Note: this post contains a chance to win a free song. Keep reading for how to enter…
I came across this great video (see below) from Tofu Design called 29 ways to stay creative. I really like the title because it assumes you and me are creative to start with, which is my mantra. Creativity is in our DNA – some of us just have to dig deeper for it if we’ve been discouraged from displaying our creative gifts.
I’ve added to the 29 points to emphasize how you can stay creative when you’re training, creativity being such an important part of training and all. The first part of each item below is from the video (e.g. break the rules), what follows are my suggestions (e.g. create curiousity).
21) Break the rules - in training ‘ah ha!’ is often preceded by ‘huh?’ as the Heath Brothers say in their excellent book Made to Stick. Create curiousity, don’t give away all the ‘answers’. Learning will pop and stick as a result.
22) Don’t force it - you can lead a horse to the classroom but you can’t make her learn. Create the most sumptuous learning environment and learning content you can but know learning is a partnership between you and the participants. You can’t force learning.
23) Read a page of the dictionary – I use paper or online dictionaries for a creativity activity. To reinforce the concept of ‘cobbling,’ that is creative concepts often cobble together disparate, seemingly unconnected things, I’ll have participants pick two random words from a dictionary and make up a story for how they’re related. How are watermelons and speakers connected?
24) Create a framework – have a plan. Know where you’re headed with your training content. Break it into organized chunks. That’s how our brains learn.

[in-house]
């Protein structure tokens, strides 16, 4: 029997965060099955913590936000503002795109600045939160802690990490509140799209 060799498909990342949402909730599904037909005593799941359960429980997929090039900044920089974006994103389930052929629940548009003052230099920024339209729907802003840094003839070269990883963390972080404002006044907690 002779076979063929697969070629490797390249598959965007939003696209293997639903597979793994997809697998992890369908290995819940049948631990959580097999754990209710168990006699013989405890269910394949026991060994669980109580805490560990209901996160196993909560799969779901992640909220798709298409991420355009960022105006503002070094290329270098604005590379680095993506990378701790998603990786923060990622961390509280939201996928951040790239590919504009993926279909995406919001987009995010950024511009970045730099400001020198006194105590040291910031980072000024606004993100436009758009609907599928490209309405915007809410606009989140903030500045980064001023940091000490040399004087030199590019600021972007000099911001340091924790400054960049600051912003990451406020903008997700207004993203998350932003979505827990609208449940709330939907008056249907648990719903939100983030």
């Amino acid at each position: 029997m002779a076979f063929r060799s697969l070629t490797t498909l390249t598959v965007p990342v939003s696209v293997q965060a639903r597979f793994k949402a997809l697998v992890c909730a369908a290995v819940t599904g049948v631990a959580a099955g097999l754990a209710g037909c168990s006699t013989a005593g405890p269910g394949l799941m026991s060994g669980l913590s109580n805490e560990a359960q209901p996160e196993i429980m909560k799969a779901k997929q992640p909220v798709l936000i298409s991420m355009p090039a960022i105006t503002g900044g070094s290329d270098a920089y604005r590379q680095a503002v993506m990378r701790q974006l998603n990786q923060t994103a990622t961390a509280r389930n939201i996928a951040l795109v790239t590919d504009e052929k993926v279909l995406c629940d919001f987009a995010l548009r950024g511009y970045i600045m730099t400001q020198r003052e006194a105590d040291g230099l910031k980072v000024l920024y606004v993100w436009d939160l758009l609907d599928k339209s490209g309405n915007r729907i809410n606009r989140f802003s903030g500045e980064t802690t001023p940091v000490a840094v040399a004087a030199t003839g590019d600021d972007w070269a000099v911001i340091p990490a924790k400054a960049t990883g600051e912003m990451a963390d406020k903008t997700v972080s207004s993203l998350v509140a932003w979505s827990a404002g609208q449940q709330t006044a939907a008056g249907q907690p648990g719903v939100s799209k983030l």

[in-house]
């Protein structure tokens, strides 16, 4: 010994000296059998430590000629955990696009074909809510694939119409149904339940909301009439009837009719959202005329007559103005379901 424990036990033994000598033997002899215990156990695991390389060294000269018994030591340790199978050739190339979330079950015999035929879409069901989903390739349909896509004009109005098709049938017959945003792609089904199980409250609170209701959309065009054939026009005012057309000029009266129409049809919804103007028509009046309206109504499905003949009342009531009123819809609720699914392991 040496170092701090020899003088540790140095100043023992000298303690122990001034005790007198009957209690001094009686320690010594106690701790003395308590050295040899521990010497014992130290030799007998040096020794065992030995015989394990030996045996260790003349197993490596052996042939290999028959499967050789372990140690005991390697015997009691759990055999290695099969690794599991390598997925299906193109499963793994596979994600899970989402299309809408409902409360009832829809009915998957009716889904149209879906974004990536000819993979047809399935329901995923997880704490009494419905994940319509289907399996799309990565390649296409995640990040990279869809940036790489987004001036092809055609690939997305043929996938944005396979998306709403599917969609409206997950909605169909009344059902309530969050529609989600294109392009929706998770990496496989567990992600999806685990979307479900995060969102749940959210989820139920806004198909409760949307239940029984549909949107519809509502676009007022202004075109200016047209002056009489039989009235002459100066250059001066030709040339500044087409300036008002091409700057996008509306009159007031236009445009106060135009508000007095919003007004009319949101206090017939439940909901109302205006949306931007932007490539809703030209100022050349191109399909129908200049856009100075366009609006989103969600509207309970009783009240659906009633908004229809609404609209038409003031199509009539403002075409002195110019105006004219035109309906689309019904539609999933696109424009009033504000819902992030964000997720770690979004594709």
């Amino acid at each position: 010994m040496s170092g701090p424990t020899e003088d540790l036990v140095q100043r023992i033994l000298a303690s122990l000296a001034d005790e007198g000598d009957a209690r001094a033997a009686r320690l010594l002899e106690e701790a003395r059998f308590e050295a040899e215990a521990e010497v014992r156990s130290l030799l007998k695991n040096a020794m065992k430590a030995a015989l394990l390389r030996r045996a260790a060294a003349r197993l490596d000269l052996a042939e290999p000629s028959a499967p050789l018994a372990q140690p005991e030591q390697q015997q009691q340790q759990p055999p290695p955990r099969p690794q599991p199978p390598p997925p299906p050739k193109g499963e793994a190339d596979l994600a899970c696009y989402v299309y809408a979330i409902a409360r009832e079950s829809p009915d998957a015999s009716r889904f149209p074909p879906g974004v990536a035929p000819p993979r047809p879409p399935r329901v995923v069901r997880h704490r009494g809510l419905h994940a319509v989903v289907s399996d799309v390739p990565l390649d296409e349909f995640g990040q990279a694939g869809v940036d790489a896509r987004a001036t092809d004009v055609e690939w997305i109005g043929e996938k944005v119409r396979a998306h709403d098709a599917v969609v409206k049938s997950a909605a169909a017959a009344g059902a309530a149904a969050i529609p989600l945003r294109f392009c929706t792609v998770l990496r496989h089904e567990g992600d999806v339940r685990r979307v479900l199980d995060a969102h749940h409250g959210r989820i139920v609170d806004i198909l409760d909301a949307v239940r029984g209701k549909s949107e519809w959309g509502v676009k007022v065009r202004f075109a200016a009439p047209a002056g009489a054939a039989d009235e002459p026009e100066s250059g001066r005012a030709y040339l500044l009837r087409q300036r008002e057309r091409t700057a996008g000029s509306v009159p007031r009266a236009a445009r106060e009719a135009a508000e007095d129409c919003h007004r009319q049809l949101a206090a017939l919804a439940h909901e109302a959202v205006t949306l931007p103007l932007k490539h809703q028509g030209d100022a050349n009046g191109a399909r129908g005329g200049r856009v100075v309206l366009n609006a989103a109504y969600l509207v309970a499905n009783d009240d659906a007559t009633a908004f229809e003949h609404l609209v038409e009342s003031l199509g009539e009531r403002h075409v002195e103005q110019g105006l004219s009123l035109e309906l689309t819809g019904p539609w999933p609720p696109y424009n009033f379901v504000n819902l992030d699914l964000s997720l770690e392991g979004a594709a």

25) Stop trying to be someone else’s perfect – learn from the masters but make your training your own. If you’re copying someone else the participants will know it.
26) Got an idea? Write it down - training ideas are elusive. Got one? Make sure you capture it on your iPhone, Blackberry, notepad whatever, just capture it.
27) Clean your workplace – make sure your training supplies are easy to find and organize. No one pays you to take 4 hours to pack up your supplies for a workshop. Organize your training agendas. Mine always include:
- a list of supplies I’m bringing to the workshop
- a list of supplies I’ve arranged for the client to provide
- what I need to do on site to prepare before the workshop starts
28) Have fun – I always say suffering is optional when it comes to learning. Make your training workshops enjoyable and retention increases. The old adage of ‘putting your nose to the grindstone’ involves blood people! Who wants to suffer when it affects learning and dramatically decreases retention.
29) Finish something – all good things must come to and end, just like this series and just like training workshops. Make sure you plan for a suitable closing. I plan my closings to include a focus on both process or Journey Life Lenses™ as well as content or Destination Life Lenses™. Then, depending on the particular group I’m working with and what they need, I’ll put the emphasis more on one or the other.
Putting the points into practice I’m combining 5 take a break, 8 drink coffee (or my equivalent shake your booty), 18 (count your blessings), 28 (have fun). Eureka by the Soweto String Quartet just came on. I’ve just cranked it up and am about to leap out of my chair and dance to it.
Point 9 is listen to new music. Make a comment below about your idea for staying creative. On Sept 26th I’ll randomly draw three people who’ve commented and send them a copy of Eureka so you too can put the points into action!